“This type of board is extremely important to our community and, to my knowledge, I’m not aware of any others like it in the Tri-State,” says Hanebutt.

The final step for the client is active job searching. There is no timeline for the process, says Smith, but on average a client is employed after participating in the program between three to six months.

“We set goals as far as what we would like to have done,” she says. “We still follow along for an 180-day period [after employment] — we’re still going to be there to provide support.”

In 2017, Evansville’s Goodwill expanded their placement program with the addition of the Senior Community Service Employment Program (SCSEP). Through a federal grant awarded to Goodwill International, Evansville’s organization was given a sub-grantee contract to provide job placement resources for individuals 55 years of age and older who hit income eligibility requirements.

The process for SCSEP is similar to the VR program, says Smith, but there are some differences. Ran through the federal Department of Labor, participants in this program acquire on-the-job training through a host agency, which typically is a nonprofit or government organization.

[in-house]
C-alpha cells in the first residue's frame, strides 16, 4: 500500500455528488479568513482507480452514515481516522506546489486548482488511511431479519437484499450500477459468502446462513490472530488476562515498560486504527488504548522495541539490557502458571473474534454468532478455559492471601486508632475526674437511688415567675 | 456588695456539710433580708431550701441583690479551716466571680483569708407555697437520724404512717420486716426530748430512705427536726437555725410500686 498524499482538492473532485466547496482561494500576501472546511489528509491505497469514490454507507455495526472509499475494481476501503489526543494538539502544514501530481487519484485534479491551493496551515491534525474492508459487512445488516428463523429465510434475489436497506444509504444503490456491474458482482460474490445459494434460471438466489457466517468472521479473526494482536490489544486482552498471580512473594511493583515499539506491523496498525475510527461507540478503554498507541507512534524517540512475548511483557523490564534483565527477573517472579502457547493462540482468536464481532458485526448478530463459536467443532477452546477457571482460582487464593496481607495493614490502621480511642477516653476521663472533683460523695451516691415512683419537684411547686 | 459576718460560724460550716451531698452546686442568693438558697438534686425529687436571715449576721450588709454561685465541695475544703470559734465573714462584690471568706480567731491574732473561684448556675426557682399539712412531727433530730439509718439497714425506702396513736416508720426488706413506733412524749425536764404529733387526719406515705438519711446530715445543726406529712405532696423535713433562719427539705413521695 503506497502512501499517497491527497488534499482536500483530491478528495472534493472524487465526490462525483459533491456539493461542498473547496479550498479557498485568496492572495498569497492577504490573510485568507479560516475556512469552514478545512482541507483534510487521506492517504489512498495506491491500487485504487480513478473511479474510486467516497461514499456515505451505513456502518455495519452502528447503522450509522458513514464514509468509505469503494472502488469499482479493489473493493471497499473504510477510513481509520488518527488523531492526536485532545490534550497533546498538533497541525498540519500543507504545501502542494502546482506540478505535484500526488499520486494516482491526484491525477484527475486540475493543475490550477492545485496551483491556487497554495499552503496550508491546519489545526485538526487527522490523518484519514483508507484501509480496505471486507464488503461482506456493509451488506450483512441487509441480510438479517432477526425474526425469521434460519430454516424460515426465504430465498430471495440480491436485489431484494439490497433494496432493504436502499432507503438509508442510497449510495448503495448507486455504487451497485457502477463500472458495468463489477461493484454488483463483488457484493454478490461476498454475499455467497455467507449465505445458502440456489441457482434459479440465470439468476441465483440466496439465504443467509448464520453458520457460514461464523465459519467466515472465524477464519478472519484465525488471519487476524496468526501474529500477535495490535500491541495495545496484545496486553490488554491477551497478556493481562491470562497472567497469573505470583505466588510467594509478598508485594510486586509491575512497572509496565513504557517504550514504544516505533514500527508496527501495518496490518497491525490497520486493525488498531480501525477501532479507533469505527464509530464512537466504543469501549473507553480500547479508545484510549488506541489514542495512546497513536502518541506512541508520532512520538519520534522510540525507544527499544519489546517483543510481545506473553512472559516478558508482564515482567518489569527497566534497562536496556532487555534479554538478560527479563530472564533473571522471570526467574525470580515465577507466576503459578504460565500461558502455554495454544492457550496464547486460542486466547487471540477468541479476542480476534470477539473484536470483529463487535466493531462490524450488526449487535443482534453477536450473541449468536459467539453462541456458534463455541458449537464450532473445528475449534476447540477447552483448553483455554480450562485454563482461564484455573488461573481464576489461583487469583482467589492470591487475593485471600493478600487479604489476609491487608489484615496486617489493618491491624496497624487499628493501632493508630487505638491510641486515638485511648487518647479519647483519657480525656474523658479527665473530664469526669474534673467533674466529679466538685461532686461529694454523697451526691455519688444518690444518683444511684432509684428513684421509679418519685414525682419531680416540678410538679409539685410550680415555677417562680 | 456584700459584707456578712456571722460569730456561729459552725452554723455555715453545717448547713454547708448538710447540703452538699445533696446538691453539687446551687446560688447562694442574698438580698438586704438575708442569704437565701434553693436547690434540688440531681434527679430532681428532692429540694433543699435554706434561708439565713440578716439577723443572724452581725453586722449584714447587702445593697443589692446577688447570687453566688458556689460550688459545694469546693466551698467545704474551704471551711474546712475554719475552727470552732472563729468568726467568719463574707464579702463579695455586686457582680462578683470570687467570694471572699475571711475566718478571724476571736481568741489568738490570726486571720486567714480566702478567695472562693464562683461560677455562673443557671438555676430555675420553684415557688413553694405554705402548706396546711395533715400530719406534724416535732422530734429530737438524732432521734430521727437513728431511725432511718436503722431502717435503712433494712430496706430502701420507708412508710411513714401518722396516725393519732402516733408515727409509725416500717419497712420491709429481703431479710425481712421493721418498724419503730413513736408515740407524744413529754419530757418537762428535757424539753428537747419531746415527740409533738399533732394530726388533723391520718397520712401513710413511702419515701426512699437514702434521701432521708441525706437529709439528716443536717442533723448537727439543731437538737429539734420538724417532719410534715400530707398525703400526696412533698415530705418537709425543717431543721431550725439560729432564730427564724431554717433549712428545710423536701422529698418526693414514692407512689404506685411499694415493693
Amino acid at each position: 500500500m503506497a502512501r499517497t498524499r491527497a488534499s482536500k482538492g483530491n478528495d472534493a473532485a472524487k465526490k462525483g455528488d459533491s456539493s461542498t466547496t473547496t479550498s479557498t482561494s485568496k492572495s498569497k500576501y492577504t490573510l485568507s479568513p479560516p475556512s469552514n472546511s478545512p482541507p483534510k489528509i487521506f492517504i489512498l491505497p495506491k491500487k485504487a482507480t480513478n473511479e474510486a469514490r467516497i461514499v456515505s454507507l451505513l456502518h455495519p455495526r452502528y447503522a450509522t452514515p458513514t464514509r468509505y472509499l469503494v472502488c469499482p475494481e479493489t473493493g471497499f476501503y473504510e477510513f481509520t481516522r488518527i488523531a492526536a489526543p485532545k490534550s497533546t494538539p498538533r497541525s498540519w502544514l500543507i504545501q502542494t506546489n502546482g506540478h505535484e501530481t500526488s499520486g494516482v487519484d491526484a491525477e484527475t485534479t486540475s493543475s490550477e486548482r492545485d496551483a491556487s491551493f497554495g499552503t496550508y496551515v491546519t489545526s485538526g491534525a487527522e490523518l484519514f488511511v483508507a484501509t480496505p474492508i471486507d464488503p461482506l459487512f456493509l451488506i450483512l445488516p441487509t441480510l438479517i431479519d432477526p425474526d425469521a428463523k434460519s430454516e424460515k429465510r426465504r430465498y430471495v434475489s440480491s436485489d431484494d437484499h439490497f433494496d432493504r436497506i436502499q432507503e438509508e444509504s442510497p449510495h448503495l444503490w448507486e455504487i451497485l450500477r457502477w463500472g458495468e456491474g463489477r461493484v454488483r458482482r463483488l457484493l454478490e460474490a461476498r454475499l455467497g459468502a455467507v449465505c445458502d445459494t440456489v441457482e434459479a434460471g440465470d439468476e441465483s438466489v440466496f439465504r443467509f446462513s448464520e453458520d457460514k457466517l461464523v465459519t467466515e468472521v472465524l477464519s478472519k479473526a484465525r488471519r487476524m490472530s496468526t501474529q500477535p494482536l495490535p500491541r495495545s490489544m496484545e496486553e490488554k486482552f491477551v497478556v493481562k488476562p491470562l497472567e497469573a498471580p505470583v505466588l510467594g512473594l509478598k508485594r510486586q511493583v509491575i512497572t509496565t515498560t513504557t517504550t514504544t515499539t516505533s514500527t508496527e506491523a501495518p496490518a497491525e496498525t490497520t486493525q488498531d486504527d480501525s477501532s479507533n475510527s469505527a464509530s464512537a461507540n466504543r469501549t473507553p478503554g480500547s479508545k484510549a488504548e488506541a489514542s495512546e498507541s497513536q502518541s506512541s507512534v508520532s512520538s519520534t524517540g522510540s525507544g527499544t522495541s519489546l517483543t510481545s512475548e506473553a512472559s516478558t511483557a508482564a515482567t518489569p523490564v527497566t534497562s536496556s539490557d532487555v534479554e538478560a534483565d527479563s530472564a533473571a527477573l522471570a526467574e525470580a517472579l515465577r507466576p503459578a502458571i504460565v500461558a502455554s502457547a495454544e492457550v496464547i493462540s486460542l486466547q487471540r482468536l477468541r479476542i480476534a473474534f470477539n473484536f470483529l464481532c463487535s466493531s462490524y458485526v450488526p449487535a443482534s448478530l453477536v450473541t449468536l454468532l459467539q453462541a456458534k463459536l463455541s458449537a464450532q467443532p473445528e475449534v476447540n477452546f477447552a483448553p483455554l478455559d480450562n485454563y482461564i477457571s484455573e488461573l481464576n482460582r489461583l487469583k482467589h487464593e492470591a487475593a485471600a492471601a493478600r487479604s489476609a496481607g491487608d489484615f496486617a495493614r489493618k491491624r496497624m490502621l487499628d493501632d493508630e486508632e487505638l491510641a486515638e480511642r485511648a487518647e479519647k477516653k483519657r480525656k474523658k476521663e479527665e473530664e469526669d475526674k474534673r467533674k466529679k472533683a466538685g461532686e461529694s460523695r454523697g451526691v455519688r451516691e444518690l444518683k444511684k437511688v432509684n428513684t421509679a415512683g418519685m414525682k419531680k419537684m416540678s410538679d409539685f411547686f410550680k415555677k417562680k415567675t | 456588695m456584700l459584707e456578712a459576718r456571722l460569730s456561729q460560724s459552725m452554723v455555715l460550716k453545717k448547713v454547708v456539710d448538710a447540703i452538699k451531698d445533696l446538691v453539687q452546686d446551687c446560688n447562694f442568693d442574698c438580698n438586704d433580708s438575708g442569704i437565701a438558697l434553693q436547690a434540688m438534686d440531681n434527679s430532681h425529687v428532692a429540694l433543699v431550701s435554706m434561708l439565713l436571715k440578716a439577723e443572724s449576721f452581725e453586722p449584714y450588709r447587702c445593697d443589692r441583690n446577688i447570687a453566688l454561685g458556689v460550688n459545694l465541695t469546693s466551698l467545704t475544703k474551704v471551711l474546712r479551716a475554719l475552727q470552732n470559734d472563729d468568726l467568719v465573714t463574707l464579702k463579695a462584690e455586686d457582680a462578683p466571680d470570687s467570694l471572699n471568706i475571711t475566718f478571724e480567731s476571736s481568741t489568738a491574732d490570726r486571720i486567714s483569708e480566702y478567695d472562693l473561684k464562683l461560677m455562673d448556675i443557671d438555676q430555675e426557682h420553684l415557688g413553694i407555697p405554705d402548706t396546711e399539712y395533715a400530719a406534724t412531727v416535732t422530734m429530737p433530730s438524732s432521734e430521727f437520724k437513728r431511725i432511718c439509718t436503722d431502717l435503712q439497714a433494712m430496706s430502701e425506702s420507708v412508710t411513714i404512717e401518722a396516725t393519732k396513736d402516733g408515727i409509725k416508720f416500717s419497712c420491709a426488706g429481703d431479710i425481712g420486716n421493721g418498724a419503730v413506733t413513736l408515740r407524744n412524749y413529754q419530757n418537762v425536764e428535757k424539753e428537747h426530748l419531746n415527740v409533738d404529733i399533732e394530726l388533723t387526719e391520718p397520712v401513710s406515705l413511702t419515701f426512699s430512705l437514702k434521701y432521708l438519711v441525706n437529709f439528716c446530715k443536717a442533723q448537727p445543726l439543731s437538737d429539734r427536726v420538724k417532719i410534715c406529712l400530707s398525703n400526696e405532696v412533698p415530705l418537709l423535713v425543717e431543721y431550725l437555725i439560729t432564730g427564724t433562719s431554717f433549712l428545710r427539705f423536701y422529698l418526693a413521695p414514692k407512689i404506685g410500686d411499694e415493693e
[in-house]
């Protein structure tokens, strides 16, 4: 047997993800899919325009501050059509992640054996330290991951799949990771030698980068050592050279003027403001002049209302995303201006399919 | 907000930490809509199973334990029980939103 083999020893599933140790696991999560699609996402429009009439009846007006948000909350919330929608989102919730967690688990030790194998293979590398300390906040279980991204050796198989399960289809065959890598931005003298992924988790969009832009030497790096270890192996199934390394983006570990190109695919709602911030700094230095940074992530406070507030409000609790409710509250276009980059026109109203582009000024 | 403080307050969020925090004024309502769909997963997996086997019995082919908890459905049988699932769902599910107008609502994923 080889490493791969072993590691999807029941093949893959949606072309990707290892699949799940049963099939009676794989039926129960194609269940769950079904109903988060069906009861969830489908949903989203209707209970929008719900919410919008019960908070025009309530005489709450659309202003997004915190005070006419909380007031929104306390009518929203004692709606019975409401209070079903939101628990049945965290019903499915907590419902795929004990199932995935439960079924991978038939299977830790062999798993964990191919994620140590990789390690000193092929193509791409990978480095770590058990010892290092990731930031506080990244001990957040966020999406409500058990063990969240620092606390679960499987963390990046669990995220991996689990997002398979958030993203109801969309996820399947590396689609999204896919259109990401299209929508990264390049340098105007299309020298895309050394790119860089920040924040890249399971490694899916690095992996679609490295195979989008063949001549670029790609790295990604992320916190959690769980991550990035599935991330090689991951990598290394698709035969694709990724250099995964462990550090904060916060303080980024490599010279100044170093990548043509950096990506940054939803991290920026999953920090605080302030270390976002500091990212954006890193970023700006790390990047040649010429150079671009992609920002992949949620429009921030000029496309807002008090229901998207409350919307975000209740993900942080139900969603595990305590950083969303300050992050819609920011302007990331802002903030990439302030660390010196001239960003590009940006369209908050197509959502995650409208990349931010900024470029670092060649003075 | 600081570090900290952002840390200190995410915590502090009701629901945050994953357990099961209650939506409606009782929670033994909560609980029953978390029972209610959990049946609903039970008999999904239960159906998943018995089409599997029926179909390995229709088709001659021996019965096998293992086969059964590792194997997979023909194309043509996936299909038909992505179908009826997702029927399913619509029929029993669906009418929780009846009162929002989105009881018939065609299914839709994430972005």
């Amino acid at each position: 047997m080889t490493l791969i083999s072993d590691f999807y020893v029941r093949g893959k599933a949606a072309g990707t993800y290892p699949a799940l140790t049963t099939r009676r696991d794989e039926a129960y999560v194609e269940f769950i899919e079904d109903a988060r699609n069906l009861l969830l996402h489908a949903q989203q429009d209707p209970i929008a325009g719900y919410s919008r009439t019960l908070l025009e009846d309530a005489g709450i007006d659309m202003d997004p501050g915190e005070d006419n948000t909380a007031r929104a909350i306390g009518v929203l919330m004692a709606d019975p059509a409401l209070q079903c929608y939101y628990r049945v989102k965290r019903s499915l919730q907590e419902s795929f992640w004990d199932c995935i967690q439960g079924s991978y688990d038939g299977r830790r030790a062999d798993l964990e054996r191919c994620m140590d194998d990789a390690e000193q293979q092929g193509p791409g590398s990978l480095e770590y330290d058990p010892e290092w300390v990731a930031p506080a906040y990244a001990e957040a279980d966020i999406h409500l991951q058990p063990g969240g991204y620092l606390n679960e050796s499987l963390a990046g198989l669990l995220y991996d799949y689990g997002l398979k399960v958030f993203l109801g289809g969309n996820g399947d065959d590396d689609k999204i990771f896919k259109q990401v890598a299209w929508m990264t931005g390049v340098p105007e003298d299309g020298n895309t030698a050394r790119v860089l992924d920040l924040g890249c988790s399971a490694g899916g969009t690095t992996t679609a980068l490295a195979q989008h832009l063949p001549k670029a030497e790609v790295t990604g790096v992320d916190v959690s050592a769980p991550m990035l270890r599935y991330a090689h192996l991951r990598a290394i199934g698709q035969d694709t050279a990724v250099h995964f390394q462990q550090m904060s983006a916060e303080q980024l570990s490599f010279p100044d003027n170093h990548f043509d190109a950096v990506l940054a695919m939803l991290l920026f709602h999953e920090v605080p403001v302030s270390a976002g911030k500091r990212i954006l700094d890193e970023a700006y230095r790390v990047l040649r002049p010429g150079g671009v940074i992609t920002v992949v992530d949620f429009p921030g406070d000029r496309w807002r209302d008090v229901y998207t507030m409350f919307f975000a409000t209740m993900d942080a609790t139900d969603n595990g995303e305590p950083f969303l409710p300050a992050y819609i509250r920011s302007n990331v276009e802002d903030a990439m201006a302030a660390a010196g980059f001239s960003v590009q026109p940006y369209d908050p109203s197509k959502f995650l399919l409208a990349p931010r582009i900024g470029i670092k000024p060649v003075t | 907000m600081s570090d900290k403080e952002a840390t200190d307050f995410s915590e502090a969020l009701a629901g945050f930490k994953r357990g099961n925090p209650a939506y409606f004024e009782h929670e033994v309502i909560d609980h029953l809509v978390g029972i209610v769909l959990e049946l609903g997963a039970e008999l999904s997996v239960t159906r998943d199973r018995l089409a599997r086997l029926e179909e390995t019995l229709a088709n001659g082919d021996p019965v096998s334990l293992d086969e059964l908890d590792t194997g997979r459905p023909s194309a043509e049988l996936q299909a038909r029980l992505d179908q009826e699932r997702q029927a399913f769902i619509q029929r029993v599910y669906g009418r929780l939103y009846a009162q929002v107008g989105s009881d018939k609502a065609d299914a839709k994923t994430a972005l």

“The idea is to get them up-to-date employment skills, a work history, some references, and get them into community employment as well,” says Smith.

More expansion is in the works as well. Google.org and Goodwill Industries International Inc. recently announced a partnership to launch a Goodwill Digital Career Accelerator program, set to equip people with digital skills training via Goodwill. The Evansville Goodwill is set to receive $50,000 over the next three years for the program beginning in January 2019.

Evansville’s Goodwill already has begun to create awareness of the new program, including establishing a website (evvgoodwill.org/digitalskills) that links to the free curriculum and assessment content. In January, an on-site computer lab at the Green River Road offices will be built and accessible to the public to use for job searching, formal computer classes, creating resumes, and more.